Shooting in Pittsburgh, voting WFP and continued support for Crowley

Debate between attorney general candidates Letitia James and Keith Wofford at NY 1 Studio, NYC.
Debate between attorney general candidates Letitia James and Keith Wofford at NY 1 Studio, NYC.
Michelle V. Agins/The New York Times
A Garbage Plate created a stir during the debate between attorney general candidates Letitia James and Keith Wofford at the NY 1 Studio in Manhattan.

Shooting in Pittsburgh, voting WFP and continued support for Crowley

Rounding up the week’s political news.
November 2, 2018

New York City Public Advocate Letitia James’ downstate ignorance was on display during her debate with state attorney general opponent Keith Wofford. During the lightning round, moderator Errol Louis asked if James had ever eaten a Garbage Plate, a well-known dish from Rochester. James responded with confusion, clearly unaware of what a Garbage Plate was and therefore, perhaps rightly, puzzled by the question. Wofford, a native of nearby Buffalo, pounced on the opportunity, telling James “welcome to upstate New York.” Wofford had even tweeted a picture of himself eating the Rochester speciality only days earlier. For her part at least, a spokesman for James said she looks forward to trying the famed Garbage Plate.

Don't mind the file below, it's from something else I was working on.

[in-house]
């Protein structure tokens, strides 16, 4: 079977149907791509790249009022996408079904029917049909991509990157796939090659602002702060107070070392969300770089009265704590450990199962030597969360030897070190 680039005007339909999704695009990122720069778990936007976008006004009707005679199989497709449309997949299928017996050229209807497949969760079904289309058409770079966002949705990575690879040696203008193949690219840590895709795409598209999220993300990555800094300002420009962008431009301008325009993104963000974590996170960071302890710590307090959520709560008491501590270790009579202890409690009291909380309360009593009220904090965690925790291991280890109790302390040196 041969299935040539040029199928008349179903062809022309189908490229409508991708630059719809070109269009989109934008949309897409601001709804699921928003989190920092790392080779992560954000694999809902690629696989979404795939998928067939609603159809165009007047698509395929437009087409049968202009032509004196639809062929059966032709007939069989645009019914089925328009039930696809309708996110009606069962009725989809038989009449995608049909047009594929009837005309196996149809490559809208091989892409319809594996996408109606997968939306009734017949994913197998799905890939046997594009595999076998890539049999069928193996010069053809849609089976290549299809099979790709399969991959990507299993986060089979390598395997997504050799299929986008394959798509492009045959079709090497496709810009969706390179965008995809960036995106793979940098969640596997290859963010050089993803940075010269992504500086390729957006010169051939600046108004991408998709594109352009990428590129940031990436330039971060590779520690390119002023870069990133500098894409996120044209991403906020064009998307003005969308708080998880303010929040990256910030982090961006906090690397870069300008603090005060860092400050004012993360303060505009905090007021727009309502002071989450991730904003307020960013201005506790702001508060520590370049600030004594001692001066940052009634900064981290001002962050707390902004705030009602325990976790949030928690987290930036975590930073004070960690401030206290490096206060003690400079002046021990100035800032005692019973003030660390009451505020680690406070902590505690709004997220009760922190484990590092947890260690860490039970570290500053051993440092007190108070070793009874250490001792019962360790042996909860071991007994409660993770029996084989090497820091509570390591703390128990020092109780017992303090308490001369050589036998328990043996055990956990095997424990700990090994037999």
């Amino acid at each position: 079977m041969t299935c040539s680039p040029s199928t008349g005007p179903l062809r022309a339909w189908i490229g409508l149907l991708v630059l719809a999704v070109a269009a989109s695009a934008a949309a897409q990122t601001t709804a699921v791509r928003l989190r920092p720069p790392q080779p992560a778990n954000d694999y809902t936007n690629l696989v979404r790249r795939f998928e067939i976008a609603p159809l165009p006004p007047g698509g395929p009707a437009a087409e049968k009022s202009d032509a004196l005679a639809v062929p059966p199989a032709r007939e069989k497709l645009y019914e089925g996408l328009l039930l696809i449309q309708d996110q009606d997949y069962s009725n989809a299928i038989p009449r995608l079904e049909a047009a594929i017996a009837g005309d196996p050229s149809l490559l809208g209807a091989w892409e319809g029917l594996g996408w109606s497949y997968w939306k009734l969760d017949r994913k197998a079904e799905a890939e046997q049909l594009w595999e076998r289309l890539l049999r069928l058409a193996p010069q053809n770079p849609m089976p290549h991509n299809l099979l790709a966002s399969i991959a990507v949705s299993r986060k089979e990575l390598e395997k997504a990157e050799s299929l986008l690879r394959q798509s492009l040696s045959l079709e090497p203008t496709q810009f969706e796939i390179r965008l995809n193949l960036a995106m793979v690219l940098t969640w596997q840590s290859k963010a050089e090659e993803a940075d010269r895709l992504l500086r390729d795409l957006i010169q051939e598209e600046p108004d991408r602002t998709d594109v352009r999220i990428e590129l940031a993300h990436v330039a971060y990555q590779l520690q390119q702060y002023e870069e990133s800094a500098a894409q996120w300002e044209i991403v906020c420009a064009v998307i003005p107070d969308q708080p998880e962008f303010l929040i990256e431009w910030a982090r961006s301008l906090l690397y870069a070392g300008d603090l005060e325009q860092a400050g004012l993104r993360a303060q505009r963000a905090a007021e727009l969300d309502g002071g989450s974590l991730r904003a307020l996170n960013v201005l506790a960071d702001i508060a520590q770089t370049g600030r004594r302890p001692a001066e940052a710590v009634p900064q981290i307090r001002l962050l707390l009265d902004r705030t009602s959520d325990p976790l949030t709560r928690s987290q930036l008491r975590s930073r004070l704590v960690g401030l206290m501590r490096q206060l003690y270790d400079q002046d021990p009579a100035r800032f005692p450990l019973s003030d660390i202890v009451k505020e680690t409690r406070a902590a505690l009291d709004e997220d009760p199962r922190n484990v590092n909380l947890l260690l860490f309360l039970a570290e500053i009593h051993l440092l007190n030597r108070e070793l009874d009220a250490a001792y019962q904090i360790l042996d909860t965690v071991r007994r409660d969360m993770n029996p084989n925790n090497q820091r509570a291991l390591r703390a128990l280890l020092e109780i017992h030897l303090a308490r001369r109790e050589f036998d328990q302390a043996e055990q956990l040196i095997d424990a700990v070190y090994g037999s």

Anti-Semitic shooting in Pittsburgh

A week ago, a gunman entered the Tree of Life synagogue in Pittsburgh and opened fire, killing 11 and wounding three police officers. The suspected shooter, Robert Bowers, has been charged with 44 counts in an indictment that includes federal hate crimes. Bowers’ social media was filled with anti-Semitic comments and conspiracy theories, with his most recent posting made just five minutes before the shooting, saying, “Screw your optics, I’m going in.” In New York City, Brooklyn Borough President Eric Adams responded to the shooting by saying that he planned to carry his gun at any religious service and urged other legal gun owners to do the same.

Vote WFP – except me

After remaining largely silent since losing the Democratic gubernatorial primary, Cynthia Nixon indirectly offered an endorsement for Gov. Andrew Cuomo – on the Working Families Party ballot line. She urged her supporters to vote on the WFP line “top to bottom.” However, she later specified she did not mean herself, even though her name will appear on the ballot as the WFP’s nominee in Democratic Assemblywoman Deborah Glick’s district. New York City Councilman Jumaane Williams made similar comments about voting for WFP candidates, although he also did not explicitly mention Cuomo.

“Knock it off” 

The drama in the 14th Congressional District is not over. Although Rep. Joe Crowley has said he supports Alexandria Ocasio-Cortez, who defeated him in the Democratic primary, and said he is not actively campaigning, some people evidently still want him around. Anonymous flyers circulated in the district urging constituents to vote for Crowley on either the WFP or Women’s Equality Party line. So Crowley took to Twitter, once again, to say he is not running and to tell whoever is distributing the flyers to “knock it off.”

Rebecca C. Lewis
is a staff reporter at City & State.
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